Introduction / Abstract

Saccharomyces cerevisiae is a model unicellular eukaryotic chassis; however when compared with Escherichia coli the available synthetic biology tools are lacking. To remedy this problem the 2010 Washington University iGEM team has introduced a synthetic alternative splicing tool, as well as designed and produced new BioBricks parts to ease transformation of synthetic constructs into S. cerevisiae. A mutually exclusive exon splicing system was formulated in which Sex-lethal interacts with the native splicing machinery to affect splice site choice. Two vectors have been designed to facilitate simple bacterial BioBrick manipulation and subsequent chromosomal integration into the yeast genome. A yeast positive selection marker BioBrick has been produced for the first time. Chromosomal integration with positive selection will stabilize and streamline BioBrick transformations into S. cerevisiae. A synthetic splicing assembly will allow for new synthetic biology techniques such as isoform engineering of proteins or combinatorial logic.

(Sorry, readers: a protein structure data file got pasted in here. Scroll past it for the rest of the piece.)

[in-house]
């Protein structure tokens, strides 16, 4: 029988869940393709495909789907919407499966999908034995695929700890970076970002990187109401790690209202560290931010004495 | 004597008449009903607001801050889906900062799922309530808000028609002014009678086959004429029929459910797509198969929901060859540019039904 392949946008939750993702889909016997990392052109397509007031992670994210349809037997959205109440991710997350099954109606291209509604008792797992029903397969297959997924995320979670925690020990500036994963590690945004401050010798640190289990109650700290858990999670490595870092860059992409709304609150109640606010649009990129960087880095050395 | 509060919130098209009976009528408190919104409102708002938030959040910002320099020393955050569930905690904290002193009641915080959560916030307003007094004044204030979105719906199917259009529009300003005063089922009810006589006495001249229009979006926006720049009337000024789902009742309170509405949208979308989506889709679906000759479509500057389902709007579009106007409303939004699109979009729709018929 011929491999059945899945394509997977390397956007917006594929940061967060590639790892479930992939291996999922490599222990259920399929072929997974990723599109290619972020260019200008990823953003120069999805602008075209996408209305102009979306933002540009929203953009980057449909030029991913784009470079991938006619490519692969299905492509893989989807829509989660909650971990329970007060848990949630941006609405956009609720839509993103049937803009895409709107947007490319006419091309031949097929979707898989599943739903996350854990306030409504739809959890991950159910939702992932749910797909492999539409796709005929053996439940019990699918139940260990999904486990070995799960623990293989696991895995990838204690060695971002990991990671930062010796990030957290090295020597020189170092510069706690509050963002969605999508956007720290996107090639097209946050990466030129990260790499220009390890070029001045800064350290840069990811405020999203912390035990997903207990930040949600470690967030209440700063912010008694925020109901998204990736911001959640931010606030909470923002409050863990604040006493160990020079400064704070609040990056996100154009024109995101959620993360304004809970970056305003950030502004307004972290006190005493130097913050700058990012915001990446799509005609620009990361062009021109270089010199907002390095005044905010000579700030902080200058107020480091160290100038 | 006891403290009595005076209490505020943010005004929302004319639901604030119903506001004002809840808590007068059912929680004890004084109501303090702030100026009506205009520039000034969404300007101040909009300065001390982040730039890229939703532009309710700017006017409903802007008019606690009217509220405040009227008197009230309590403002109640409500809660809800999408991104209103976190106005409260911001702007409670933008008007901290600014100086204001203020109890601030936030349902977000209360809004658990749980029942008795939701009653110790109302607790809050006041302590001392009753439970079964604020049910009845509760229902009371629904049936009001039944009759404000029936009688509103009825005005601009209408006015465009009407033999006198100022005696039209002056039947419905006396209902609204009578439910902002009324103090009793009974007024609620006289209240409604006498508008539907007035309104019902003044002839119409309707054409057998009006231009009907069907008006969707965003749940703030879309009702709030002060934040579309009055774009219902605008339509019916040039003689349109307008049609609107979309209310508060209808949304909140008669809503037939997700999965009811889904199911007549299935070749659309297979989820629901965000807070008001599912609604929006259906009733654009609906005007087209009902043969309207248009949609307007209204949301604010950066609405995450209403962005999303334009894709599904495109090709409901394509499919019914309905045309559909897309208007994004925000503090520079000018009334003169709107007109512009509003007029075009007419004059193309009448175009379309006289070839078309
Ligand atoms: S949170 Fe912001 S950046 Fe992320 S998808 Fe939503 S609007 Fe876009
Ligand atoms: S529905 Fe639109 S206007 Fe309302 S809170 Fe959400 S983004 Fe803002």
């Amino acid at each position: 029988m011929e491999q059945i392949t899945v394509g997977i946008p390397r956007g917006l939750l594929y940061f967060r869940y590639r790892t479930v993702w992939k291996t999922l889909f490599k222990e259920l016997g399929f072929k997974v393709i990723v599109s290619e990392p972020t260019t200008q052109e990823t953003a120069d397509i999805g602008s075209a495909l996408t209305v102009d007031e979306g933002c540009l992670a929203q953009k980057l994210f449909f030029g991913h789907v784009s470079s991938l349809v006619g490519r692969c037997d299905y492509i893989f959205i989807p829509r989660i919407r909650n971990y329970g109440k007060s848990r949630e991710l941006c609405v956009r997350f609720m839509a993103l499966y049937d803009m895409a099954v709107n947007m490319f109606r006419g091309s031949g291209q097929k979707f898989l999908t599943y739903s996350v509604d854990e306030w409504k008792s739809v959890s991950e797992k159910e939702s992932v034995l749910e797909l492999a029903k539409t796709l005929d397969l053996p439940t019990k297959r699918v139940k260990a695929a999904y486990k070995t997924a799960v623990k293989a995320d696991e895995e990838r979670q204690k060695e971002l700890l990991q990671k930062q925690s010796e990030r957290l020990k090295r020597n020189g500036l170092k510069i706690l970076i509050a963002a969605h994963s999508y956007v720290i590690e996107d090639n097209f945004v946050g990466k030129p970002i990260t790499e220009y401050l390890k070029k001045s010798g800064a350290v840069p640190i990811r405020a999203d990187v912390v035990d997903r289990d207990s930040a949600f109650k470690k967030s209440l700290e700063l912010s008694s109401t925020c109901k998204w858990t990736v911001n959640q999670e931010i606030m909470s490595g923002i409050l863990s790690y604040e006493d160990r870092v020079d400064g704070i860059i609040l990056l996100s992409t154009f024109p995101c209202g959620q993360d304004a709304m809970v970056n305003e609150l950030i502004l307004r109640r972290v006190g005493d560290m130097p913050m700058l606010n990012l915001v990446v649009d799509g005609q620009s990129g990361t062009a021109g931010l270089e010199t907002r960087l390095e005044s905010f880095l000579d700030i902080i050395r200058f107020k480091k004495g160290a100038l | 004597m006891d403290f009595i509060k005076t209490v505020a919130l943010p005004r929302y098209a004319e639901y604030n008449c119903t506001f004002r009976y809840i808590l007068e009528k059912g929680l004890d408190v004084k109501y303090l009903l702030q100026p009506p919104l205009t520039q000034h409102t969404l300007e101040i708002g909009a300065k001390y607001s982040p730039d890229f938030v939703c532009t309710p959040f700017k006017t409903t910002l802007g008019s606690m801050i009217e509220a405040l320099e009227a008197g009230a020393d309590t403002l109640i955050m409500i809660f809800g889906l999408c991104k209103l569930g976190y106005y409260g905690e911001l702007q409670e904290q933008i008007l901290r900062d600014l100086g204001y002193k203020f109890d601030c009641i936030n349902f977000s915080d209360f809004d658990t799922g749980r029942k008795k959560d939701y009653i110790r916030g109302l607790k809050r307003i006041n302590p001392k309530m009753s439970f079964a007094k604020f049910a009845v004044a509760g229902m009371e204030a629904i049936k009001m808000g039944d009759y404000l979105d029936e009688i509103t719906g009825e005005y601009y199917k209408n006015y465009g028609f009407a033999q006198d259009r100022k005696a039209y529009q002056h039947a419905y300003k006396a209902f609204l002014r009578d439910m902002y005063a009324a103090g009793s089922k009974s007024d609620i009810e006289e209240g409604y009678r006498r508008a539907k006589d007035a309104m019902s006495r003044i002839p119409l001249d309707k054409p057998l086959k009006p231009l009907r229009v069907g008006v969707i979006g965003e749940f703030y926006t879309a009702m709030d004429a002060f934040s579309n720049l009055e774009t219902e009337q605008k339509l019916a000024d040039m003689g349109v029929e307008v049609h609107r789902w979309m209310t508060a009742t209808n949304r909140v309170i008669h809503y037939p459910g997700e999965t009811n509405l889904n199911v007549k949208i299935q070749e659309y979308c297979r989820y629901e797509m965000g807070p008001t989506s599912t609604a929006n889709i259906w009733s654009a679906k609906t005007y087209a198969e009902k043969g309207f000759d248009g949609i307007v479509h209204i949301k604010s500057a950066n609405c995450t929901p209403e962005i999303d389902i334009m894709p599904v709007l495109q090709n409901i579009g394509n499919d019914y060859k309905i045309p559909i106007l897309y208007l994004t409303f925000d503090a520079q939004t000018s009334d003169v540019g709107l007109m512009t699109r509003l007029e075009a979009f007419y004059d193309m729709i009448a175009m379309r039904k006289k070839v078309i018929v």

• Sigma Aldrich has generously donated the reagents used during the course of our experiment.
  • We would like to thank Dean Quatrano and the Washington University in St. Louis Department of Biomedical Engineering for there assistance and funds throughout the entire summer.
  • We would also like to thank the Washington University in St. Louis Department of Biology and Carol Kohring for their lab space, equipment and assistance in the Lab.
  • The Summer Undergraduate Research Fellowship (SURF), Washington University Career Center, Mckelvey Scholarship Program and the Tang Lab for providing stipends.
  • The assistance of the Cohen Lab, Dantas Land, Jez Lab and Yinjie Lab.

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